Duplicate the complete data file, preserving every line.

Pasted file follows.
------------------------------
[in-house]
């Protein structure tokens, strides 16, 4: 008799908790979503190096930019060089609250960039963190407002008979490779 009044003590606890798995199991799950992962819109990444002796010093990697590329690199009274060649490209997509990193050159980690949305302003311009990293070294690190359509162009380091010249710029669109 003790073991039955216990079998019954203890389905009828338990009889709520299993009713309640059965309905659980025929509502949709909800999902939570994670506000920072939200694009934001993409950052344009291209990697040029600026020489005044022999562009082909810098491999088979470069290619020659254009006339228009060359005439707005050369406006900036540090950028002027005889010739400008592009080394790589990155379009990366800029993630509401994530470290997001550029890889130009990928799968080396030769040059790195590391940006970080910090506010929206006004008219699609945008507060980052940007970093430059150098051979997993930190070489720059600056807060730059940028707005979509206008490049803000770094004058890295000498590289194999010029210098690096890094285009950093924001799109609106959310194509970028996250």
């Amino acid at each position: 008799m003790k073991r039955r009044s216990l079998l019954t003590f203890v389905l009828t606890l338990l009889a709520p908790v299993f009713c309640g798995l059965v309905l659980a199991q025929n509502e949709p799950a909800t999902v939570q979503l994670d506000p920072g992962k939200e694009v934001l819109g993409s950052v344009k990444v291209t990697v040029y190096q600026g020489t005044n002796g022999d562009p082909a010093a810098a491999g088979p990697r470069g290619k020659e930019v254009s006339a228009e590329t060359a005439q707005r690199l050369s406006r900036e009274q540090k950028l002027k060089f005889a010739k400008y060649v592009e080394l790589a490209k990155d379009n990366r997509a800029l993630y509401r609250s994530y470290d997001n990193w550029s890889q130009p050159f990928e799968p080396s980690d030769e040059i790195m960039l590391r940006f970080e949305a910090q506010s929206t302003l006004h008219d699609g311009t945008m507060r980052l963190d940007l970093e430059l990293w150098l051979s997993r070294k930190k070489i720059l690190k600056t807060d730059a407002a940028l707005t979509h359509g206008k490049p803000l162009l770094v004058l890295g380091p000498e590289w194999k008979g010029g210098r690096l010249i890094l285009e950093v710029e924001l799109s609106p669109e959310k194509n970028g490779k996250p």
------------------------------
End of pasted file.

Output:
[in-house]
């Protein structure tokens, strides 16, 4: 008799908790979503190096930019060089609250960039963190407002008979490779 009044003590606890798995199991799950992962819109990444002796010093990697590329690199009274060649490209997509990193050159980690949305302003311009990293070294690190359509162009380091010249710029669109 003790073991039955216990079998019954203890389905009828338990009889709520299993009713309640059965309905659980025929509502949709909800999902939570994670506000920072939200694009934001993409950052344009291209990697040029600026020489005044022999562009082909810098491999088979470069290619020659254009006339228009060359005439707005050369406006900036540090950028002027005889010739400008592009080394790589990155379009990366800029993630509401994530470290997001550029890889130009990928799968080396030769040059790195590391940006970080910090506010929206006004008219699609945008507060980052940007970093430059150098051979997993930190070489720059600056807060730059940028707005979509206008490049803000770094004058890295000498590289194999010029210098690096890094285009950093924001799109609106959310194509970028996250």
């Amino acid at each position: 008799m003790k073991r039955r009044s216990l079998l019954t003590f203890v389905l009828t606890l338990l009889a709520p908790v299993f009713c309640g798995l059965v309905l659980a199991q025929n509502e949709p799950a909800t999902v939570q979503l994670d506000p920072g992962k939200e694009v934001l819109g993409s950052v344009k990444v291209t990697v040029y190096q600026g020489t005044n002796g022999d562009p082909a010093a810098a491999g088979p990697r470069g290619k020659e930019v254009s006339a228009e590329t060359a005439q707005r690199l050369s406006r900036e009274q540090k950028l002027k060089f005889a010739k400008y060649v592009e080394l790589a490209k990155d379009n990366r997509a800029l993630y509401r609250s994530y470290d997001n990193w550029s890889q130009p050159f990928e799968p080396s980690d030769e040059i790195m960039l590391r940006f970080e949305a910090q506010s929206t302003l006004h008219d699609g311009t945008m507060r980052l963190d940007l970093e430059l990293w150098l051979s997993r070294k930190k070489i720059l690190k600056t807060d730059a407002a940028l707005t979509h359509g206008k490049p803000l162009l770094v004058l890295g380091p000498e590289w194999k008979g010029g210098r690096l010249i890094l285009e950093v710029e924001l799109s609106p669109e959310k194509n970028g490779k996250p």